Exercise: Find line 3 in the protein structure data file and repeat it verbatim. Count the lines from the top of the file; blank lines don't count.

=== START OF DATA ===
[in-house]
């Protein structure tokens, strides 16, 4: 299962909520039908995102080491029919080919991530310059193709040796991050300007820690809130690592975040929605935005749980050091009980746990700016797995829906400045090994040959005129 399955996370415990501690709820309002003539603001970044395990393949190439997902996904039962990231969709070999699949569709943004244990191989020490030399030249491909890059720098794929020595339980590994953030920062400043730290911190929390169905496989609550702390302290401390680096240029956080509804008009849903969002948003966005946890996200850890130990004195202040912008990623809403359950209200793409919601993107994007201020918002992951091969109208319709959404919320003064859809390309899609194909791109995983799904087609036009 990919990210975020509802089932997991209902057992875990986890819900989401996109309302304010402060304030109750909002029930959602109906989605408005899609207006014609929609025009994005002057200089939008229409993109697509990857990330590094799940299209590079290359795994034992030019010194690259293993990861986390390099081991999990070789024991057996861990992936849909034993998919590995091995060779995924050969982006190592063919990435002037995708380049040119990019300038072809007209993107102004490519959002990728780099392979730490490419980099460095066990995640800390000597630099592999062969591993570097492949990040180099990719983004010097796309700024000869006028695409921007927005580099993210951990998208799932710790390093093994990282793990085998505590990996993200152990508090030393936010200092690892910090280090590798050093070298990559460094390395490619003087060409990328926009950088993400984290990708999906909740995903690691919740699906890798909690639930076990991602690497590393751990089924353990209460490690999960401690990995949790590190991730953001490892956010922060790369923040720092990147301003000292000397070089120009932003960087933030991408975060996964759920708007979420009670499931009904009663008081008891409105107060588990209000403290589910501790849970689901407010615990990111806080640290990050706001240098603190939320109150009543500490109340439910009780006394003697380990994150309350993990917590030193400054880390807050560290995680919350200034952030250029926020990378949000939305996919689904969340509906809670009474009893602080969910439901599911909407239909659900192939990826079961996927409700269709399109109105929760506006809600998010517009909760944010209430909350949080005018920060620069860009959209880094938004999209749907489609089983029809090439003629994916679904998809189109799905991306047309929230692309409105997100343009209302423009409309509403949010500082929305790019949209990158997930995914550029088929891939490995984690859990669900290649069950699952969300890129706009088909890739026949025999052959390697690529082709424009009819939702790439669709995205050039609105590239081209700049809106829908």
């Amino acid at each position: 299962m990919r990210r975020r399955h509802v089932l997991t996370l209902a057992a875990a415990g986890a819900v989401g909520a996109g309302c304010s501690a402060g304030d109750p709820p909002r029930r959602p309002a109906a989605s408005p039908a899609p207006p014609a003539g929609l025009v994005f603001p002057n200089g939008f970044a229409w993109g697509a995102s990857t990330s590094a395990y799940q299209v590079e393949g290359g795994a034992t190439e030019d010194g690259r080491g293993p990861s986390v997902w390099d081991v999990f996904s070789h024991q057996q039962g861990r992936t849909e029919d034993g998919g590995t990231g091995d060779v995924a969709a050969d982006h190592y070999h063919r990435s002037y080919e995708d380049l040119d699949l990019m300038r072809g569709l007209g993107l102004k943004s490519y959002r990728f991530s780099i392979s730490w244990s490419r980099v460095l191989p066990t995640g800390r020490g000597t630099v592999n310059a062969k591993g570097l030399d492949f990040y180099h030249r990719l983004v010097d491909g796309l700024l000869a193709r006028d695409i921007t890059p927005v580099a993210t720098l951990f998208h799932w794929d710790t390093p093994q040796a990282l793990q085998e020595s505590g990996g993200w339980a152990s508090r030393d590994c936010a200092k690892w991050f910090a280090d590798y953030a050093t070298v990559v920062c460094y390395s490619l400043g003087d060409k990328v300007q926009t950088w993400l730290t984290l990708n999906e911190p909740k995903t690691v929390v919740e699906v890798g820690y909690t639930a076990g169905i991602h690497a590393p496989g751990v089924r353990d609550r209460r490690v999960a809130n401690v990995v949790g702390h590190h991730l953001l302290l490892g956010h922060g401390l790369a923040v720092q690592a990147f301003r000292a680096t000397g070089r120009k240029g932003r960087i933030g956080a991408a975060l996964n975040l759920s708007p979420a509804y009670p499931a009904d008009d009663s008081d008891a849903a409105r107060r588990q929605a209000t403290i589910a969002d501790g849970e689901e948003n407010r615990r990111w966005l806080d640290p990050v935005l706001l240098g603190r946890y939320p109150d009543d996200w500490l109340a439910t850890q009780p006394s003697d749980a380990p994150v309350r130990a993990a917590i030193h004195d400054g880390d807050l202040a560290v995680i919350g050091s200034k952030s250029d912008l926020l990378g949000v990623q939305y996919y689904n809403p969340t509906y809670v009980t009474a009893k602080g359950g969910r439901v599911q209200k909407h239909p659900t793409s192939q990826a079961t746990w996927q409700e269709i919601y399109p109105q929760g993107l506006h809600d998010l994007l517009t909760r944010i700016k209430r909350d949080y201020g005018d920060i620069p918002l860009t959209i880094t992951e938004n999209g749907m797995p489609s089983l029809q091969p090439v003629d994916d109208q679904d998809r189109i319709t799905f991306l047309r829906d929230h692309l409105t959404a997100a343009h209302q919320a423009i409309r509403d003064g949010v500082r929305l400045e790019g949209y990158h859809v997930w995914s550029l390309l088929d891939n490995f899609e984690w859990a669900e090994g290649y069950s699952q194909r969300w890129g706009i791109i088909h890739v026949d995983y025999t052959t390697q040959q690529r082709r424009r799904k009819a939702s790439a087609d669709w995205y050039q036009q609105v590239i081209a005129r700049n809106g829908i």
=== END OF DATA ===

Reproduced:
């Amino acid at each position: 299962m990919r990210r975020r399955h509802v089932l997991t996370l209902a057992a875990a415990g986890a819900v989401g909520a996109g309302c304010s501690a402060g304030d109750p709820p909002r029930r959602p309002a109906a989605s408005p039908a899609p207006p014609a003539g929609l025009v994005f603001p002057n200089g939008f970044a229409w993109g697509a995102s990857t990330s590094a395990y799940q299209v590079e393949g290359g795994a034992t190439e030019d010194g690259r080491g293993p990861s986390v997902w390099d081991v999990f996904s070789h024991q057996q039962g861990r992936t849909e029919d034993g998919g590995t990231g091995d060779v995924a969709a050969d982006h190592y070999h063919r990435s002037y080919e995708d380049l040119d699949l990019m300038r072809g569709l007209g993107l102004k943004s490519y959002r990728f991530s780099i392979s730490w244990s490419r980099v460095l191989p066990t995640g800390r020490g000597t630099v592999n310059a062969k591993g570097l030399d492949f990040y180099h030249r990719l983004v010097d491909g796309l700024l000869a193709r006028d695409i921007t890059p927005v580099a993210t720098l951990f998208h799932w794929d710790t390093p093994q040796a990282l793990q085998e020595s505590g990996g993200w339980a152990s508090r030393d590994c936010a200092k690892w991050f910090a280090d590798y953030a050093t070298v990559v920062c460094y390395s490619l400043g003087d060409k990328v300007q926009t950088w993400l730290t984290l990708n999906e911190p909740k995903t690691v929390v919740e699906v890798g820690y909690t639930a076990g169905i991602h690497a590393p496989g751990v089924r353990d609550r209460r490690v999960a809130n401690v990995v949790g702390h590190h991730l953001l302290l490892g956010h922060g401390l790369a923040v720092q690592a990147f301003r000292a680096t000397g070089r120009k240029g932003r960087i933030g956080a991408a975060l996964n975040l759920s708007p979420a509804y009670p499931a009904d008009d009663s008081d008891a849903a409105r107060r588990q929605a209000t403290i589910a969002d501790g849970e689901e948003n407010r615990r990111w966005l806080d640290p990050v935005l706001l240098g603190r946890y939320p109150d009543d996200w500490l109340a439910t850890q009780p006394s003697d749980a380990p994150v309350r130990a993990a917590i030193h004195d400054g880390d807050l202040a560290v995680i919350g050091s200034k952030s250029d912008l926020l990378g949000v990623q939305y996919y689904n809403p969340t509906y809670v009980t009474a009893k602080g359950g969910r439901v599911q209200k909407h239909p659900t793409s192939q990826a079961t746990w996927q409700e269709i919601y399109p109105q929760g993107l506006h809600d998010l994007l517009t909760r944010i700016k209430r909350d949080y201020g005018d920060i620069p918002l860009t959209i880094t992951e938004n999209g749907m797995p489609s089983l029809q091969p090439v003629d994916d109208q679904d998809r189109i319709t799905f991306l047309r829906d929230h692309l409105t959404a997100a343009h209302q919320a423009i409309r509403d003064g949010v500082r929305l400045e790019g949209y990158h859809v997930w995914s550029l390309l088929d891939n490995f899609e984690w859990a669900e090994g290649y069950s699952q194909r969300w890129g706009i791109i088909h890739v026949d995983y025999t052959t390697q040959q690529r082709r424009r799904k009819a939702s790439a087609d669709w995205y050039q036009q609105v590239i081209a005129r700049n809106g829908i």